This last weekend, I found myself wearing a lab coat, meeting people working on some of the most interesting projects on the web, while in the queue to an entirely free espresso bar. And, I kept seeing human-sized foxes walking about and dancing. I was fairly sure I needed to wake up.
In fact, I was at this year’s Mozilla Festival, so all the interesting people I was meeting were gathering in London to hack and learn. The lab coat was because Chris and I from Team Kasabi were “Human APIs” at the event, and Kasabi was involved and partnered with the Mozilla Foundation. The espresso? That was because the event organisers were saints, and I’m still not sure about the giant foxes…
The themes broadly covered data-driven journalism, education, and multi-media web tools; and the Mozilla Festival was organised into learning/sharing sessions and design challenges. In the lab coat, Chris and I were able to dip in and out of many different sessions, and try and help people with any questions they have. As a result, I got to see people hacking the news, writing a data guide for journalists, and playing with an eight-bladed helecoptor-camera with Popcorn.js (I hereby coin the word: octopoptocoptor).
The hacks and learning/teaching sessions covered a lot of ground, and touched on many aspects of using the web to further society, tell stories, and uncover the truth in journalism. Data played a central role in this, especially around data journalism, and it’s a topic that needs even more coverage over the next year, I think. Many of the ideas and projects planned this weekend will need to develop strategies for dealing with vast amounts of data, and to get the most out of it! The Mozillian organisers seemed very keen on keeping the momentum rolling, too, with plenty of emphasis on this being a kind of kick-off for projects to develop, grow and mature, so I think there’s a lot of scope for great ideas getting traction.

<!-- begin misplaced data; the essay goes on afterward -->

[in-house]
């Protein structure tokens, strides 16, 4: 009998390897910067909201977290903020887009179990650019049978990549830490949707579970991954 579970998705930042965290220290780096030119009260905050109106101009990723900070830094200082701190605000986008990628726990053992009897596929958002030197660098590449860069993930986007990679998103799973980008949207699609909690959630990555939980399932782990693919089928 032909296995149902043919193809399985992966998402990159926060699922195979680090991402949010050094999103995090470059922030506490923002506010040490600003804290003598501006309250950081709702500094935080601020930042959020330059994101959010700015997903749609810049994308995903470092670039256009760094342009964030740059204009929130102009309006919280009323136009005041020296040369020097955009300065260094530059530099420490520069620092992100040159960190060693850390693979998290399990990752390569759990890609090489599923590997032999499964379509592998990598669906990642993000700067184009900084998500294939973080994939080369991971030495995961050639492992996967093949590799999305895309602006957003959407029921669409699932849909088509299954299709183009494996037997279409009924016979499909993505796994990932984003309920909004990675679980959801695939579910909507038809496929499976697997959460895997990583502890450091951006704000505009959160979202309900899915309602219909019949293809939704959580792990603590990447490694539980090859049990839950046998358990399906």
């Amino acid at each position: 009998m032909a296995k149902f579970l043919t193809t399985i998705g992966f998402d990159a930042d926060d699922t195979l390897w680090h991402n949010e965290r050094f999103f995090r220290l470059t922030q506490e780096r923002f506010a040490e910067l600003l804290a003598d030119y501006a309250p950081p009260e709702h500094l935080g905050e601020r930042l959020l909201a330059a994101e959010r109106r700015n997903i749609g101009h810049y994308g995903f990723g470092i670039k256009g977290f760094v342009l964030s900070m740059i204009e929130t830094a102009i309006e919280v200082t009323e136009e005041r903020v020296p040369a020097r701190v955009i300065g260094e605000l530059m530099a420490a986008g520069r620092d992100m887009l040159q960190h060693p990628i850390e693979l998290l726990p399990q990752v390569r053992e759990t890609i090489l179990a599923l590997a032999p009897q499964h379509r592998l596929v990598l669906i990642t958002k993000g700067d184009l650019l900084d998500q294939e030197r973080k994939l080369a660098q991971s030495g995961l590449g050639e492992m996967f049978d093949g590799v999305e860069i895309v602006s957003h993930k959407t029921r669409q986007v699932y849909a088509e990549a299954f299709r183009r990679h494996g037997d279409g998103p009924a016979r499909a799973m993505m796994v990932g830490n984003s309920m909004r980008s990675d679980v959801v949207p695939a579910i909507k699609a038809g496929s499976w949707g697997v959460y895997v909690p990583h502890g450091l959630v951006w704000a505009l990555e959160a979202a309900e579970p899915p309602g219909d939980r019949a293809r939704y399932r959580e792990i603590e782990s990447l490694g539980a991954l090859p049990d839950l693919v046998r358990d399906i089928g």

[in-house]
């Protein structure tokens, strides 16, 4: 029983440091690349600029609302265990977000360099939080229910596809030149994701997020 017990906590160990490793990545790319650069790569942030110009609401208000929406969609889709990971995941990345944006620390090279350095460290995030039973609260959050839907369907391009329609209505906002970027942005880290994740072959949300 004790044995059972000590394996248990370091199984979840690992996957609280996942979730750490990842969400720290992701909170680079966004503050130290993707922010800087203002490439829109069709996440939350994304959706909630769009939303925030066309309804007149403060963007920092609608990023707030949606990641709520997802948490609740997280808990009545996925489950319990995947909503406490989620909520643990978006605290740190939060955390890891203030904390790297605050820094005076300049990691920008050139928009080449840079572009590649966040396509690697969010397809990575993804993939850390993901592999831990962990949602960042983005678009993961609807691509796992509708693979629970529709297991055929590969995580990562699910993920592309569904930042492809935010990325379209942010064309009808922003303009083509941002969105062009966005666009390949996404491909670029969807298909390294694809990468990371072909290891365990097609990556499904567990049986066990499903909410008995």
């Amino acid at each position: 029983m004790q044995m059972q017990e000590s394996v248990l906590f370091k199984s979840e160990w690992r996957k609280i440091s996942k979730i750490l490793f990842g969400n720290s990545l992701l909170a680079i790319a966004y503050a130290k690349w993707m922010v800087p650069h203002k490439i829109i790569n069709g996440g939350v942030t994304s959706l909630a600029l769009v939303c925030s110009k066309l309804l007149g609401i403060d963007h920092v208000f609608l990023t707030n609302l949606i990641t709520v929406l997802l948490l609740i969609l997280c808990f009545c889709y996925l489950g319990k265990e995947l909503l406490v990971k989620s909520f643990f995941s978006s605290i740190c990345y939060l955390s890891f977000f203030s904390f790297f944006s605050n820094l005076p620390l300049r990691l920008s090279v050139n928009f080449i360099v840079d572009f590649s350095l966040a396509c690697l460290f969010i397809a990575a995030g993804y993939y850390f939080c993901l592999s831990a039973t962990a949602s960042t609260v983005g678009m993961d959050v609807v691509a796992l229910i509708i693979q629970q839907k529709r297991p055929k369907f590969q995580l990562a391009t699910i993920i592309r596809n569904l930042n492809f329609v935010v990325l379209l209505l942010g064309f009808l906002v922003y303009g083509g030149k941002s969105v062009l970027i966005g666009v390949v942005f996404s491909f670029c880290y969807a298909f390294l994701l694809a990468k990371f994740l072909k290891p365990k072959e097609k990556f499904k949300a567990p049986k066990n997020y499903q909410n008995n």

Before the Mozilla Festival, I wrote about some of the things I’d like to cover at the event:
There is a growing, and important, trend for stories to include more than just words. I’m keen to see more data behind journalism. Partly, this is because it’s more transparent, and encourages wider fact-checking and accuracy. But it also enables a lot more interesting things to be done with stories.
I was certainly not disappointed, but would like to carry on working with people looking to make their data work better, and tell stories from it.
The Mozilla Festival blog has a lot of round-up info, so I won’t try and re-write the whole thing. It was a great event covering a huge amount of ground, and I’m looking forward to catching up about data-driven projects over the next few weeks. I’d also like to hear from anyone who’s interested in journalism and media on the web, to discuss getting your own datasets published, or building on top of others as part of your project.